People should use journaling to process emotions, document personal growth


Wendy Zhu

In just a few months, I’ll officially be a high school senior. I’ve had my fair share of ups and downs over these past few years, but if there’s one thing I wish I did more throughout high school, it would have to be journaling. When I say journaling, however, I don’t necessarily mean bullet journaling. Instead, my journal reads more like a diary and acts as an emotional outlet. Though I have the utmost respect for those who use their journals to plan out the week or design intricate spreads filled with calligraphy, I’ve personally found that I prefer to use my journal for expressive writing, or simply putting my thoughts and emotions into words. 

I’m incredibly lucky to have amazing friends and family who are always there for me, but there are times when I just need a space for myself, where I can let out everything I’m thinking and feeling. Trust me, it always feels better putting those things down on paper instead of keeping them bottled up, and expressive writing has been proven to improve psychological wellbeing. In this day and age, it’s easy to get overwhelmed with life, so journaling lets me maintain my balance and keep myself in tune with how I’m feeling. 

Additionally, my journal entries that detail positive memories allow me to revisit some of my best days. Maybe I’m just an overly sentimental person, but I love reading about happy times and remembering how I felt or what I did, and when I’m going through a rough patch, it keeps me optimistic for all the good days that have yet to come. However, that’s not to say I don’t like reading about some of my less than perfect moments. In fact, my journal entries also serve as a reminder that I was able to get through all of my worst days. While it’s not always easy to process difficult emotions and write about them, doing so helps me learn and grow.

In some ways, going through old journal entries is almost like going through old yearbooks: reading about my past crushes is just as cringe-inducing as looking at past versions of myself (who let me look like that in seventh grade?), but it’s also incredibly rewarding, not to mention entertaining, to see how much I’ve changed over time. Journaling has been a very eye-opening experience, as it’s taught me that there are times when I need to take a step back and look at the bigger picture. From some of my past entries, for example, I’ve learned that things that seem earth-shattering right now may not even matter in a few months or weeks.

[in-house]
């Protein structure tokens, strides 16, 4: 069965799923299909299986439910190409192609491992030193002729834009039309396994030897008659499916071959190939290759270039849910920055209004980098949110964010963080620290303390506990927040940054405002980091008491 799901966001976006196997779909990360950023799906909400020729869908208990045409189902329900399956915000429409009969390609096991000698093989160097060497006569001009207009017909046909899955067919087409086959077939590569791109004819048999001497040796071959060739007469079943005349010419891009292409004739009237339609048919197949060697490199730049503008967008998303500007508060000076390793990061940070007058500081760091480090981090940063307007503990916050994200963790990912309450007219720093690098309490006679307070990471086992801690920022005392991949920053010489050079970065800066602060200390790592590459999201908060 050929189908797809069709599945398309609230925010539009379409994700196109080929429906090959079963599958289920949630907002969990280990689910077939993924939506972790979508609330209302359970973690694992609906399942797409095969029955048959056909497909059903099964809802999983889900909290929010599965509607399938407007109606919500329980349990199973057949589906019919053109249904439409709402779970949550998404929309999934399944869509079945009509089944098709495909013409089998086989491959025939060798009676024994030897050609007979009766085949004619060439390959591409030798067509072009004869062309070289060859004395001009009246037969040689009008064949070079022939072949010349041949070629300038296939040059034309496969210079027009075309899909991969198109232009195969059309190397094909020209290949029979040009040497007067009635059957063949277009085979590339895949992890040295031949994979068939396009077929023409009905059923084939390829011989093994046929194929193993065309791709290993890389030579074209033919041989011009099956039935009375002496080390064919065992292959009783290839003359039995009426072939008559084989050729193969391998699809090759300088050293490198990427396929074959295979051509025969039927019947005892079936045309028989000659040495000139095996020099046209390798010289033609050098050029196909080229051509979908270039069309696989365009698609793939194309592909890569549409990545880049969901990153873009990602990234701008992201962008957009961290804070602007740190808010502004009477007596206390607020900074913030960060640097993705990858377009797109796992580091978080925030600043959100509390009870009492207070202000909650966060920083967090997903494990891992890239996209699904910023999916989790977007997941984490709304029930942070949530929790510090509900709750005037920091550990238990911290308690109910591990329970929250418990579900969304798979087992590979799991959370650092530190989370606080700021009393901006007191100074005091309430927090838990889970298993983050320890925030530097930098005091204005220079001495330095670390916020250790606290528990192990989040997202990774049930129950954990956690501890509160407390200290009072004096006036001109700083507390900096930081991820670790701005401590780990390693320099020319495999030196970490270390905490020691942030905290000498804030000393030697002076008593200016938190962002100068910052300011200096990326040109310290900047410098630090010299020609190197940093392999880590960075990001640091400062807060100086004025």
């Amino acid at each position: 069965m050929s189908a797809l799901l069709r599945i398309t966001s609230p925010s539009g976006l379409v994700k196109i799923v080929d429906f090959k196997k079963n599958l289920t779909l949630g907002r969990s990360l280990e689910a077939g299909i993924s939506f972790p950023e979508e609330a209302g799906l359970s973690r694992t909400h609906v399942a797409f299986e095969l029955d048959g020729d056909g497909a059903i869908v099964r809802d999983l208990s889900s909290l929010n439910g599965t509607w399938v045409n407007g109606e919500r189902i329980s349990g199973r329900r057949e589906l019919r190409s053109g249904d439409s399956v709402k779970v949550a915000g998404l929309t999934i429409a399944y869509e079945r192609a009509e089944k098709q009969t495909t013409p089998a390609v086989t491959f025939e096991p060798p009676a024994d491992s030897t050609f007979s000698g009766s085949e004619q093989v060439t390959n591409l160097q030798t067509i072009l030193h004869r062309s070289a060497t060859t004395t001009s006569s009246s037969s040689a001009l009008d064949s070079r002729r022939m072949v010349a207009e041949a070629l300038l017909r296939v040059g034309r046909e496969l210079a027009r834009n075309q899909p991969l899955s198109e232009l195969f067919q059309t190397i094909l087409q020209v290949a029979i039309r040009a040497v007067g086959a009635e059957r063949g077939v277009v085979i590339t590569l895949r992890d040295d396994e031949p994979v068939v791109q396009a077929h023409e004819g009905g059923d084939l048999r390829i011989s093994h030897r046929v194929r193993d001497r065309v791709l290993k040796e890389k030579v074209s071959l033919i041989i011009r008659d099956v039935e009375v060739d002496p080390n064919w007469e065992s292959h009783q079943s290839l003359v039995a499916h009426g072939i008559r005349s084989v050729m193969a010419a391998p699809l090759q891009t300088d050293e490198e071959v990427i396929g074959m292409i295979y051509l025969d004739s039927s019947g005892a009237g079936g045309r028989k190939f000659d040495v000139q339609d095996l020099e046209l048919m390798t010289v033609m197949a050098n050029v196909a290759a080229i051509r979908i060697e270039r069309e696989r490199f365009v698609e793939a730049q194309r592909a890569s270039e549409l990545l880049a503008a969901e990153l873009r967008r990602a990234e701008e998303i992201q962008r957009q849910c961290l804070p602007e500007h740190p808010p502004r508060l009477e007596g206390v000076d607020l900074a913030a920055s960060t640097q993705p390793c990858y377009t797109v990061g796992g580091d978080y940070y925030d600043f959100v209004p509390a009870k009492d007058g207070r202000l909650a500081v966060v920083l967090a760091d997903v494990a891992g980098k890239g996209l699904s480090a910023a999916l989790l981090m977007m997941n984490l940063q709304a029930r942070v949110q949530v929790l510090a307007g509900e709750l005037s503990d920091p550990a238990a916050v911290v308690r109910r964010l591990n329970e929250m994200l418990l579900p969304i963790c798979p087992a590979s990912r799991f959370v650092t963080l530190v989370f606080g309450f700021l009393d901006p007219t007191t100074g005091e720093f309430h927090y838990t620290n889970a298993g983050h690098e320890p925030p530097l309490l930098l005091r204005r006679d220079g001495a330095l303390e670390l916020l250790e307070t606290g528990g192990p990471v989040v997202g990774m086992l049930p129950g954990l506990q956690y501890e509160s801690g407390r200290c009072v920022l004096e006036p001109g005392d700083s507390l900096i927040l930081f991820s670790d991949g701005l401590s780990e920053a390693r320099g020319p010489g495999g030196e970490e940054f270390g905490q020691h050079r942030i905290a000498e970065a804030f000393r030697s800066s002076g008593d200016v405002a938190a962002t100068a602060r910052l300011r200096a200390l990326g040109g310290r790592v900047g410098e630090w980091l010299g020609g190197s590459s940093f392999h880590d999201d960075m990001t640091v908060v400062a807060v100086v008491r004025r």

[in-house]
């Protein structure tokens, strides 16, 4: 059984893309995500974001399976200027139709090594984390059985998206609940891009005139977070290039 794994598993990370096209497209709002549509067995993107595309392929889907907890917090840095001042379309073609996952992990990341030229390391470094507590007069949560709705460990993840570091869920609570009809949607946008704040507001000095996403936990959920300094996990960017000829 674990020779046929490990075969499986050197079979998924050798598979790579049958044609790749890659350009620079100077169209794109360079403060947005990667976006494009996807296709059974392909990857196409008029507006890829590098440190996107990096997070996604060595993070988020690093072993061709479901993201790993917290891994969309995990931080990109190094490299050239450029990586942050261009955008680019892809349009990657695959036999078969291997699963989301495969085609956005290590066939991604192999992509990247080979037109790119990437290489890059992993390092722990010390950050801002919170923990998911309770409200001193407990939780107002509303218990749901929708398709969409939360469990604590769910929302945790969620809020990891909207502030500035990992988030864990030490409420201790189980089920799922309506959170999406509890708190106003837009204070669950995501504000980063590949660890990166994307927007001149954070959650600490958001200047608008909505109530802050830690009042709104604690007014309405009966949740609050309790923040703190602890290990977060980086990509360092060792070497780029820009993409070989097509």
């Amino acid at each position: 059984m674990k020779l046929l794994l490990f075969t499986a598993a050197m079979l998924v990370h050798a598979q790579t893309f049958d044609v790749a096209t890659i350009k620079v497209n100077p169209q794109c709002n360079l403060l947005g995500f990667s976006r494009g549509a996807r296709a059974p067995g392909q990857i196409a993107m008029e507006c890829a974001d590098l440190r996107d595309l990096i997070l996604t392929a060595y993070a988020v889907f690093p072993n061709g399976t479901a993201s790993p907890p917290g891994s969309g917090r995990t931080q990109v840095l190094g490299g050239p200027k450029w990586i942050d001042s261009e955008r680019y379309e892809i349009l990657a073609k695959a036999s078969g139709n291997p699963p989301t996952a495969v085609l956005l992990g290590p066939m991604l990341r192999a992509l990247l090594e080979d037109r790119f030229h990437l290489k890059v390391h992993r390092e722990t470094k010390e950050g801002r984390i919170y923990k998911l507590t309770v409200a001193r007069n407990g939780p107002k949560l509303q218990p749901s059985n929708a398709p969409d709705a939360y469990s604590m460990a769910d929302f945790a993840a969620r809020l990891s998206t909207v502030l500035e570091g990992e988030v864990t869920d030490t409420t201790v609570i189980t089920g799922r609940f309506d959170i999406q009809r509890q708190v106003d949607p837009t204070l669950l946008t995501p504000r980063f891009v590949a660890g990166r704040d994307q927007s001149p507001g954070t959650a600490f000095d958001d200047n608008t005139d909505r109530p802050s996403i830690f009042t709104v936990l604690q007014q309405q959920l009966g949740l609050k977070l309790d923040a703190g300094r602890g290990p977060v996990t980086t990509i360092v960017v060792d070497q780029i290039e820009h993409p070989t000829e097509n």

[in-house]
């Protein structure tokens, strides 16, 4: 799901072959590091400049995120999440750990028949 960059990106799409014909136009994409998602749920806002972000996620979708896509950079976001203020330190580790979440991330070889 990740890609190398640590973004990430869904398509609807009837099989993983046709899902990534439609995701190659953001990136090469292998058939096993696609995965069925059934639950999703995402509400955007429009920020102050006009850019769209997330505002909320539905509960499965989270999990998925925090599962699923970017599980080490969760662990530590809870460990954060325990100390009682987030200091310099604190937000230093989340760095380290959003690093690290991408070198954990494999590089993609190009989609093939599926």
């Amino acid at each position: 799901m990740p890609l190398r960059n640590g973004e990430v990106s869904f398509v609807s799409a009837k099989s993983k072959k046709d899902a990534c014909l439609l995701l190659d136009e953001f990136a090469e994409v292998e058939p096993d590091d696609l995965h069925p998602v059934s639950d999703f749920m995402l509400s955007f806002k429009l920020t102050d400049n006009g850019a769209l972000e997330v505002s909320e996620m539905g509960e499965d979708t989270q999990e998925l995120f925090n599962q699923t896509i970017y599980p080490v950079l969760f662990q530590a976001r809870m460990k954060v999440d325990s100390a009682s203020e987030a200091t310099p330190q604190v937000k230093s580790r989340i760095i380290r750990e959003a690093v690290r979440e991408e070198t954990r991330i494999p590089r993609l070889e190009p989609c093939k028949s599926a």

It can be hard to just sit down and reflect in a world that’s constantly moving, but I really encourage you to find some time to check in with yourself. The beauty of journaling is that it’s completely customizable for each person, and it’s a very simple yet rewarding task. I can guarantee that no matter how busy you are, you can probably put aside at least five minutes in your day to jot some thoughts down, but you can spend however much or little time you want on it. Journaling is also incredibly cheap: all you need is a writing utensil and a journal, neither of which needs to be anything fancy. 

It’s important to remember, however, that journaling shouldn’t feel like a chore. Instead, it should feel cathartic. Journal entries don’t have to be particularly long, and by no means do you need to journal daily—just do it as often as you can. Your writing doesn’t have to be perfect, either. Remember, this is for you, not for anyone else. Do yourself a favor and start journaling, expressive writing, whatever you want to call it—you can thank me later.

The views in this column do not necessarily reflect the views of the HiLite staff. Reach Wendy Zhu at [email protected]